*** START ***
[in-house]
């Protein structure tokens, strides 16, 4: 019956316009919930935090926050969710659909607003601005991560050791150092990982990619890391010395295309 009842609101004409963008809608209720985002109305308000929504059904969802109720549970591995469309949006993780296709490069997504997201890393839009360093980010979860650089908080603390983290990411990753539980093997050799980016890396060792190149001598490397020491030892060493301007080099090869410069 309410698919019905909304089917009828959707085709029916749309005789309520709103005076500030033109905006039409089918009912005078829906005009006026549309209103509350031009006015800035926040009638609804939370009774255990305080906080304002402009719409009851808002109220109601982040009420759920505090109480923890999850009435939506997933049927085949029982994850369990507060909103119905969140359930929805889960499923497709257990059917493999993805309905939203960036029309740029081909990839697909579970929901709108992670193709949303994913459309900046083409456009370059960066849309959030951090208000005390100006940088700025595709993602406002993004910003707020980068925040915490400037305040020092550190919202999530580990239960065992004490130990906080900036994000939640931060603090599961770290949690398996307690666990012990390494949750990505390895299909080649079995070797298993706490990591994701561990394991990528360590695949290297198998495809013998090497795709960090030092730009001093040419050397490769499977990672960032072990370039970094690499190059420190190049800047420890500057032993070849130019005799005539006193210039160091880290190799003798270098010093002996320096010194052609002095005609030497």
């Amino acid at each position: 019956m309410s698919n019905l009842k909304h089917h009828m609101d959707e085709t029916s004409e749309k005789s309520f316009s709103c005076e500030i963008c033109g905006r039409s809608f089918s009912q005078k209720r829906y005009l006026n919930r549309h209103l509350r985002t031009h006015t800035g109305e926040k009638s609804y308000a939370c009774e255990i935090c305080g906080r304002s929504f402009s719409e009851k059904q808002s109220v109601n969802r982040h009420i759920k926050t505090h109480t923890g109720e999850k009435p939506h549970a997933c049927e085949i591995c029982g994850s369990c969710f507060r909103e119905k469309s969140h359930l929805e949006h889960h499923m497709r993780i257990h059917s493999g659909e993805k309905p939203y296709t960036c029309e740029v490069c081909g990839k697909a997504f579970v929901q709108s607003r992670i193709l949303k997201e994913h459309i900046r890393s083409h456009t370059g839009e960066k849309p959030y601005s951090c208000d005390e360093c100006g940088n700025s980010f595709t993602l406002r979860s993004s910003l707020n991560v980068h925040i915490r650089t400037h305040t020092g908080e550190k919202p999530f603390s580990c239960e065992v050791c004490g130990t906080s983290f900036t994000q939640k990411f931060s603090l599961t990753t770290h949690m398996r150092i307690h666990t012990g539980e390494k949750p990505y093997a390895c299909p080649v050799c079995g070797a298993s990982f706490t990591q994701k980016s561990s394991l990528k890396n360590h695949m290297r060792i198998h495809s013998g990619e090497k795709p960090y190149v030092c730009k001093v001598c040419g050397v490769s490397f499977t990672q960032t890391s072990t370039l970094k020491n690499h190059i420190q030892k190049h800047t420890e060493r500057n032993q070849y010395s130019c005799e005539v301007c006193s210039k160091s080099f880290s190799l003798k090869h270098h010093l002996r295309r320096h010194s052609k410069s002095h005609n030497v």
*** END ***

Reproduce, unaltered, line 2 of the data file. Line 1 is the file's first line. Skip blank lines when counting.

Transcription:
């Protein structure tokens, strides 16, 4: 019956316009919930935090926050969710659909607003601005991560050791150092990982990619890391010395295309 009842609101004409963008809608209720985002109305308000929504059904969802109720549970591995469309949006993780296709490069997504997201890393839009360093980010979860650089908080603390983290990411990753539980093997050799980016890396060792190149001598490397020491030892060493301007080099090869410069 309410698919019905909304089917009828959707085709029916749309005789309520709103005076500030033109905006039409089918009912005078829906005009006026549309209103509350031009006015800035926040009638609804939370009774255990305080906080304002402009719409009851808002109220109601982040009420759920505090109480923890999850009435939506997933049927085949029982994850369990507060909103119905969140359930929805889960499923497709257990059917493999993805309905939203960036029309740029081909990839697909579970929901709108992670193709949303994913459309900046083409456009370059960066849309959030951090208000005390100006940088700025595709993602406002993004910003707020980068925040915490400037305040020092550190919202999530580990239960065992004490130990906080900036994000939640931060603090599961770290949690398996307690666990012990390494949750990505390895299909080649079995070797298993706490990591994701561990394991990528360590695949290297198998495809013998090497795709960090030092730009001093040419050397490769499977990672960032072990370039970094690499190059420190190049800047420890500057032993070849130019005799005539006193210039160091880290190799003798270098010093002996320096010194052609002095005609030497």